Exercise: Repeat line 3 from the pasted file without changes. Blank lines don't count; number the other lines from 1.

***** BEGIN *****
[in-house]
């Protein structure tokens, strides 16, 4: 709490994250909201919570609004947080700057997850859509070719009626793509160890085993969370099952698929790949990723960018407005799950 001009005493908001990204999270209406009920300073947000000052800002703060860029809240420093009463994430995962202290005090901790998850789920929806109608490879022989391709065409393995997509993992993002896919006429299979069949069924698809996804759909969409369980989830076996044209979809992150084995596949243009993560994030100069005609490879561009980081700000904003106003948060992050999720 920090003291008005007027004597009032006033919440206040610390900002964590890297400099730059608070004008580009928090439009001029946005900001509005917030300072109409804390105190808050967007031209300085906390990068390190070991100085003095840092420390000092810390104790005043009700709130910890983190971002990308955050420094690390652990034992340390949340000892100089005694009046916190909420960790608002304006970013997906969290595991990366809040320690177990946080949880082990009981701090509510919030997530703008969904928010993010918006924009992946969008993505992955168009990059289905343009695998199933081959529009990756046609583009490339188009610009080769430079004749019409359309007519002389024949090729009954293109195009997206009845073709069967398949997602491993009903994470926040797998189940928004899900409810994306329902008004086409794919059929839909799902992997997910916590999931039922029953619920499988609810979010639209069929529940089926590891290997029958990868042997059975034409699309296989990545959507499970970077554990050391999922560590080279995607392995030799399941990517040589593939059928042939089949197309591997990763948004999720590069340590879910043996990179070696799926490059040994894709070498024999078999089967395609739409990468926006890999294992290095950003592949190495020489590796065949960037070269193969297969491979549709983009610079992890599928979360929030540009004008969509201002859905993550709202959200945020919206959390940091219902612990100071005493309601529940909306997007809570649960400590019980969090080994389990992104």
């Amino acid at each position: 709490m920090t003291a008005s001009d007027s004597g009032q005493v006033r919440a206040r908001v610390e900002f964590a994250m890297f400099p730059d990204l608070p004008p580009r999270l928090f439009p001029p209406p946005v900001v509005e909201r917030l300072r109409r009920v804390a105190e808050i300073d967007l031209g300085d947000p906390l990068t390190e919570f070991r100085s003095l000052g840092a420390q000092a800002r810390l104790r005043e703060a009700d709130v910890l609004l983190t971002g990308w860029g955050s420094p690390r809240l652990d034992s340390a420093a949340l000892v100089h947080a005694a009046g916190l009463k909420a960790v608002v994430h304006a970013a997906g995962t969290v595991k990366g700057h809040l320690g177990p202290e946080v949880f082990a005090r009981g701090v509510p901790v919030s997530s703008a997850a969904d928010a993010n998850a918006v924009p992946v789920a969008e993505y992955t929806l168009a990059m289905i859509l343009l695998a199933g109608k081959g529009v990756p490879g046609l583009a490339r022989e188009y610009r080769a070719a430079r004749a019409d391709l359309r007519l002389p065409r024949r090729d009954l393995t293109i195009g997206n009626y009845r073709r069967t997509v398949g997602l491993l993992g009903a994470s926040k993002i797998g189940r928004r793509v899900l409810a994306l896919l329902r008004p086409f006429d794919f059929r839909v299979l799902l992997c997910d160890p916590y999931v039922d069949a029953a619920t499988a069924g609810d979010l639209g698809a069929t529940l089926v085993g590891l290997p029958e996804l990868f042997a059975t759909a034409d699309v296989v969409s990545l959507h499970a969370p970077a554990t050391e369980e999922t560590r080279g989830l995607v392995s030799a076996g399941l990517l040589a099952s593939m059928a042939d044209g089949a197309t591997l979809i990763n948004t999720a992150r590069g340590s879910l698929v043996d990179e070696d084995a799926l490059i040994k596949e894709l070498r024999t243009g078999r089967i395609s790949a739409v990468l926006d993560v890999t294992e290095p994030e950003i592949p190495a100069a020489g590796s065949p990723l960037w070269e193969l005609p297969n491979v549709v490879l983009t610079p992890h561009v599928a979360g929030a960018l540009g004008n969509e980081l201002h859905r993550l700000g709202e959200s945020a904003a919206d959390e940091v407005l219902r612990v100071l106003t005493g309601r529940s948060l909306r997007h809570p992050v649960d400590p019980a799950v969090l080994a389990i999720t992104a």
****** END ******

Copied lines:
């Amino acid at each position: 709490m920090t003291a008005s001009d007027s004597g009032q005493v006033r919440a206040r908001v610390e900002f964590a994250m890297f400099p730059d990204l608070p004008p580009r999270l928090f439009p001029p209406p946005v900001v509005e909201r917030l300072r109409r009920v804390a105190e808050i300073d967007l031209g300085d947000p906390l990068t390190e919570f070991r100085s003095l000052g840092a420390q000092a800002r810390l104790r005043e703060a009700d709130v910890l609004l983190t971002g990308w860029g955050s420094p690390r809240l652990d034992s340390a420093a949340l000892v100089h947080a005694a009046g916190l009463k909420a960790v608002v994430h304006a970013a997906g995962t969290v595991k990366g700057h809040l320690g177990p202290e946080v949880f082990a005090r009981g701090v509510p901790v919030s997530s703008a997850a969904d928010a993010n998850a918006v924009p992946v789920a969008e993505y992955t929806l168009a990059m289905i859509l343009l695998a199933g109608k081959g529009v990756p490879g046609l583009a490339r022989e188009y610009r080769a070719a430079r004749a019409d391709l359309r007519l002389p065409r024949r090729d009954l393995t293109i195009g997206n009626y009845r073709r069967t997509v398949g997602l491993l993992g009903a994470s926040k993002i797998g189940r928004r793509v899900l409810a994306l896919l329902r008004p086409f006429d794919f059929r839909v299979l799902l992997c997910d160890p916590y999931v039922d069949a029953a619920t499988a069924g609810d979010l639209g698809a069929t529940l089926v085993g590891l290997p029958e996804l990868f042997a059975t759909a034409d699309v296989v969409s990545l959507h499970a969370p970077a554990t050391e369980e999922t560590r080279g989830l995607v392995s030799a076996g399941l990517l040589a099952s593939m059928a042939d044209g089949a197309t591997l979809i990763n948004t999720a992150r590069g340590s879910l698929v043996d990179e070696d084995a799926l490059i040994k596949e894709l070498r024999t243009g078999r089967i395609s790949a739409v990468l926006d993560v890999t294992e290095p994030e950003i592949p190495a100069a020489g590796s065949p990723l960037w070269e193969l005609p297969n491979v549709v490879l983009t610079p992890h561009v599928a979360g929030a960018l540009g004008n969509e980081l201002h859905r993550l700000g709202e959200s945020a904003a919206d959390e940091v407005l219902r612990v100071l106003t005493g309601r529940s948060l909306r997007h809570p992050v649960d400590p019980a799950v969090l080994a389990i999720t992104a």